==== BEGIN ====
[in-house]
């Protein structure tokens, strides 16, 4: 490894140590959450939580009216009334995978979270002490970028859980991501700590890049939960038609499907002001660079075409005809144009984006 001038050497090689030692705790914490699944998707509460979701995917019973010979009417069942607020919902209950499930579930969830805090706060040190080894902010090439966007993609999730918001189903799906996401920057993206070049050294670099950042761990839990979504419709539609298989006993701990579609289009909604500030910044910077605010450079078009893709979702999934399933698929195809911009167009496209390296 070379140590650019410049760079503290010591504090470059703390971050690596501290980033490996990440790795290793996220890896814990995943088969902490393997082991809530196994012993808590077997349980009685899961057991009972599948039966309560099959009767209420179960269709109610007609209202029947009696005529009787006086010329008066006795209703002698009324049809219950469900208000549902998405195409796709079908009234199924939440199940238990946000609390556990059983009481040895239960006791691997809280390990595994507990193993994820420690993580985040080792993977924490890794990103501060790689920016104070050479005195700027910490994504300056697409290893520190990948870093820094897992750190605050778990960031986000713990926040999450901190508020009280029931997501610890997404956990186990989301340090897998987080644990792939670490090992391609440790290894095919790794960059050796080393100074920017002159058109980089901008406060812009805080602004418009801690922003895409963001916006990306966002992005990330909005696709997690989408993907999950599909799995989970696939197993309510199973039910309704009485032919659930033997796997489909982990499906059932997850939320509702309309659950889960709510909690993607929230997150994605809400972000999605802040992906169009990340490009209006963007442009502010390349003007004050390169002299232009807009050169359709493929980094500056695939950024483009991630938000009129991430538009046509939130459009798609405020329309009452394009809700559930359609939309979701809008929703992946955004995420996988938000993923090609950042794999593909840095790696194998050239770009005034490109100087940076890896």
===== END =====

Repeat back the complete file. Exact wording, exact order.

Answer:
[in-house]
């Protein structure tokens, strides 16, 4: 490894140590959450939580009216009334995978979270002490970028859980991501700590890049939960038609499907002001660079075409005809144009984006 001038050497090689030692705790914490699944998707509460979701995917019973010979009417069942607020919902209950499930579930969830805090706060040190080894902010090439966007993609999730918001189903799906996401920057993206070049050294670099950042761990839990979504419709539609298989006993701990579609289009909604500030910044910077605010450079078009893709979702999934399933698929195809911009167009496209390296 070379140590650019410049760079503290010591504090470059703390971050690596501290980033490996990440790795290793996220890896814990995943088969902490393997082991809530196994012993808590077997349980009685899961057991009972599948039966309560099959009767209420179960269709109610007609209202029947009696005529009787006086010329008066006795209703002698009324049809219950469900208000549902998405195409796709079908009234199924939440199940238990946000609390556990059983009481040895239960006791691997809280390990595994507990193993994820420690993580985040080792993977924490890794990103501060790689920016104070050479005195700027910490994504300056697409290893520190990948870093820094897992750190605050778990960031986000713990926040999450901190508020009280029931997501610890997404956990186990989301340090897998987080644990792939670490090992391609440790290894095919790794960059050796080393100074920017002159058109980089901008406060812009805080602004418009801690922003895409963001916006990306966002992005990330909005696709997690989408993907999950599909799995989970696939197993309510199973039910309704009485032919659930033997796997489909982990499906059932997850939320509702309309659950889960709510909690993607929230997150994605809400972000999605802040992906169009990340490009209006963007442009502010390349003007004050390169002299232009807009050169359709493929980094500056695939950024483009991630938000009129991430538009046509939130459009798609405020329309009452394009809700559930359609939309979701809008929703992946955004995420996988938000993923090609950042794999593909840095790696194998050239770009005034490109100087940076890896």